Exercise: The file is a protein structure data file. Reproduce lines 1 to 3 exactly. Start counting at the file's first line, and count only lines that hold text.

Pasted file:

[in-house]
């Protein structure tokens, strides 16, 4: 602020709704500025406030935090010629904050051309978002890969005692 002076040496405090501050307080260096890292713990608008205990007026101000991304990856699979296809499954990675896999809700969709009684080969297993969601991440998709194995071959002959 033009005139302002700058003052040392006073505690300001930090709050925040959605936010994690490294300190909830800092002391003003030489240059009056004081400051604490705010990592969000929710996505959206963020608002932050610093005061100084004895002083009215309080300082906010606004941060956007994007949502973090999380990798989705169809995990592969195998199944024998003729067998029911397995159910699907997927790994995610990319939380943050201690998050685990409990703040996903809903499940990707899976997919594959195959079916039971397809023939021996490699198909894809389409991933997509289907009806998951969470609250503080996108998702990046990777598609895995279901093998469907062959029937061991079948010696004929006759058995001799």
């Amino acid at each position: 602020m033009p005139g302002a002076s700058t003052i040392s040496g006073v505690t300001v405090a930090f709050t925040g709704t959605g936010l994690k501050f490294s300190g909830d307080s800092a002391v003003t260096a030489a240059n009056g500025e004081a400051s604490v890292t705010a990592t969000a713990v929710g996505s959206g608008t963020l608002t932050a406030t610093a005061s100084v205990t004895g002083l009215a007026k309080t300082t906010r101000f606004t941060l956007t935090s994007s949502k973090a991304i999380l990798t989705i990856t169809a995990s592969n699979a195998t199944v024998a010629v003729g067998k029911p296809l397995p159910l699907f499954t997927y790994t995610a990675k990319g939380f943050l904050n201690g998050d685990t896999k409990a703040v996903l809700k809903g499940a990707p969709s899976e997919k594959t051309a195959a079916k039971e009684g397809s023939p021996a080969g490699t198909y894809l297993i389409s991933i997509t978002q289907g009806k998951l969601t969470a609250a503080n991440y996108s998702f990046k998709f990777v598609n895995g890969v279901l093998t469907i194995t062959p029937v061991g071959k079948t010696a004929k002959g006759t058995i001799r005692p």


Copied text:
[in-house]
């Protein structure tokens, strides 16, 4: 602020709704500025406030935090010629904050051309978002890969005692 002076040496405090501050307080260096890292713990608008205990007026101000991304990856699979296809499954990675896999809700969709009684080969297993969601991440998709194995071959002959 033009005139302002700058003052040392006073505690300001930090709050925040959605936010994690490294300190909830800092002391003003030489240059009056004081400051604490705010990592969000929710996505959206963020608002932050610093005061100084004895002083009215309080300082906010606004941060956007994007949502973090999380990798989705169809995990592969195998199944024998003729067998029911397995159910699907997927790994995610990319939380943050201690998050685990409990703040996903809903499940990707899976997919594959195959079916039971397809023939021996490699198909894809389409991933997509289907009806998951969470609250503080996108998702990046990777598609895995279901093998469907062959029937061991079948010696004929006759058995001799």
């Amino acid at each position: 602020m033009p005139g302002a002076s700058t003052i040392s040496g006073v505690t300001v405090a930090f709050t925040g709704t959605g936010l994690k501050f490294s300190g909830d307080s800092a002391v003003t260096a030489a240059n009056g500025e004081a400051s604490v890292t705010a990592t969000a713990v929710g996505s959206g608008t963020l608002t932050a406030t610093a005061s100084v205990t004895g002083l009215a007026k309080t300082t906010r101000f606004t941060l956007t935090s994007s949502k973090a991304i999380l990798t989705i990856t169809a995990s592969n699979a195998t199944v024998a010629v003729g067998k029911p296809l397995p159910l699907f499954t997927y790994t995610a990675k990319g939380f943050l904050n201690g998050d685990t896999k409990a703040v996903l809700k809903g499940a990707p969709s899976e997919k594959t051309a195959a079916k039971e009684g397809s023939p021996a080969g490699t198909y894809l297993i389409s991933i997509t978002q289907g009806k998951l969601t969470a609250a503080n991440y996108s998702f990046k998709f990777v598609n895995g890969v279901l093998t469907i194995t062959p029937v061991g071959k079948t010696a004929k002959g006759t058995i001799r005692p």